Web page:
The Field Atlas – Focusing the Creative Intent

When I started to write the first Field Atlas, the California Field Atlas, the only strategy I had was to pull as many maps together as I could to see what patterns might fall out. There were two major hemispheres of work in the creation of the world that is the Field Atlas: the drafting followed by the editing. Analyzing these modes, these creative environments is key to understanding not only how this book got made, but how the process might be replicated, or at least re-approached.

The Field Atlas is not a Field Guide. The Field Atlas works in the context of natural history but is not a document of natural history. Field guides are tools to describe the what of something, not the how. What is a question of object, how is a question of system. Systems thinking is the level of conceptualization that the Field Atlas works best at. How do the underlying, elemental, shaping forces of the largely abiotic forces in any given ecosystem, on whatever scale, coalesce and interact to create the physical and chemical geography of that ecosystem.

The Field Atlas cannot be separated from its art. If it were it would not be the Field Atlas. Ultimately, this work is literary contrivance, not a scientific one and there are two, primary reasons for this: one is the nature of consensus, and the other is the nature of invention. Where it might seem that an editor is like a peer-review, they are not. Scientists do not have the luxury of creative license. On a pure level, the scientist can only react to measured data, while the artist (or the Field Atlas author more specifically) is shielded by vocation to extrapolate whatever derivations work toward the harmonious execution of the piece.

It might be that the Field Atlas’ greatest success its singular presentation of California as the subject, perhaps even a symbolic metaphor, of and about my love for the natural world, and the blending of that effort with one that is at its core, data-driven. The Field Atlas works to integrate the humanities and the sciences on a geographic scale and that is the philosophical sphere of meaning. One of the most notable features of the Field Atlas is what it doesn’t feature: Humanity. There are towns and the occasional border, road, facility, et al. but they are mostly there for orientation, not for context. Humanity is a secondary character, analogous to a fire or a flood – a maker of scars that will heal across the land-body once the source of the infliction moves on.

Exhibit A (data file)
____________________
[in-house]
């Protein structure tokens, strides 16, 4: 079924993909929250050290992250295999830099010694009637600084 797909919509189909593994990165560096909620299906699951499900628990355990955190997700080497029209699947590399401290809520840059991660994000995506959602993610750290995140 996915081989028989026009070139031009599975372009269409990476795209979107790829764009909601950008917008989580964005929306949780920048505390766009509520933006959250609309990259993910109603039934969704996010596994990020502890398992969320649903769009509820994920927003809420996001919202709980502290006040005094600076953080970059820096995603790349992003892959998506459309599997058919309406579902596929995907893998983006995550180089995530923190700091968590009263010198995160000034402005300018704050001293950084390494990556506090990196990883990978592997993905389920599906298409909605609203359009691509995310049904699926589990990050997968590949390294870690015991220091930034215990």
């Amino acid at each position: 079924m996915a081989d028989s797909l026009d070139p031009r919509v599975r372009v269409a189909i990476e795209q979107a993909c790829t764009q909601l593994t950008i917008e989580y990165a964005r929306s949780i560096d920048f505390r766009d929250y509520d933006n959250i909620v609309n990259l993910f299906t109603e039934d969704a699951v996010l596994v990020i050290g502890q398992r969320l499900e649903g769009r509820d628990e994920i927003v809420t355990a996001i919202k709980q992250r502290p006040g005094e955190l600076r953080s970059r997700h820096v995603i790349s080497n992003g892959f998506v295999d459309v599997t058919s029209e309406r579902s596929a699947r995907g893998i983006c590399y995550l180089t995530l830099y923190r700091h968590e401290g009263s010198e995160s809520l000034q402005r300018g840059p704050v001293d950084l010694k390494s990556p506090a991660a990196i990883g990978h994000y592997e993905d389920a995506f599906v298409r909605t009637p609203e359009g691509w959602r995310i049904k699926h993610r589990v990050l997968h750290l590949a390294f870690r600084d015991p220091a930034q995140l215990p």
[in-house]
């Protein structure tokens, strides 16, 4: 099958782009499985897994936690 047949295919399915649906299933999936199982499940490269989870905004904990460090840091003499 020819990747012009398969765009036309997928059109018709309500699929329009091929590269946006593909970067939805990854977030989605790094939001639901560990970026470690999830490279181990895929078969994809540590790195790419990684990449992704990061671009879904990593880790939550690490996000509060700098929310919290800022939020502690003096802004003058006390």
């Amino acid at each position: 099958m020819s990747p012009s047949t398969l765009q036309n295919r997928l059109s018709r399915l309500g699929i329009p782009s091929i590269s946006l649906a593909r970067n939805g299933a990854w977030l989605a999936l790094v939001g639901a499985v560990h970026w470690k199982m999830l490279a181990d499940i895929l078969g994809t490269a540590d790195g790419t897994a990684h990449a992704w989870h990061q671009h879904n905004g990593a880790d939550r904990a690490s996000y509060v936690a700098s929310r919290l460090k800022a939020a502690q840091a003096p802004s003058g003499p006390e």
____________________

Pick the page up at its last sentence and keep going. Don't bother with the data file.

When putting together the first draft of the California Field Atlas, I didn’t know what core systems I wanted to describe. Earth, Air, Fire and Water – the core organization of the book’s first half, describe the most empirical subjects in the book. Those classifications did not come about until late in the drafting process. I see now, there is a shift, albeit a subtle one, in thematic tone from the first five chapters of the book and the last five. Not just in nature of content, but in editorialized attitude. Chapters six through nine (not including chapters one and ten, really as they represent bookends for the larger piece) act almost as appendices to the first half. Even the big chapter on counties, chapter nine, seems like it takes California and divides it up into almost arbitrary jigsaw pieces, and from those pieces, I take what I please and leave the rest.

This process, of inventing geography, of playing with cartographic power, of manipulating boundaries not based on core-ecological systems, but contemporary political zonations, isn’t necessarily a negative. Ultimately, my plan as described by the two presumptions at the front of the book (paraphrased: 1. All natural systems are living systems, and 2. There is both a scientific and an artistic agenda at work) serve this course. I set out to make a new genre: The Field Atlas. The success of that genre will ultimately be determined in an almost Darwinian manner, its reproducibility. As I venture to make the next books – The California Lands Trilogy, HEYDAY BOOKS, 2019 – I am advantaged with being able to leverage this hindsight and liberated in being now able to exploit the higher functioning aspects of my work to reveal ever deeper cycles of geographic ecology. – Obi Kaufmann, Author of the California Field Atlas.

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Categories: ESSAYS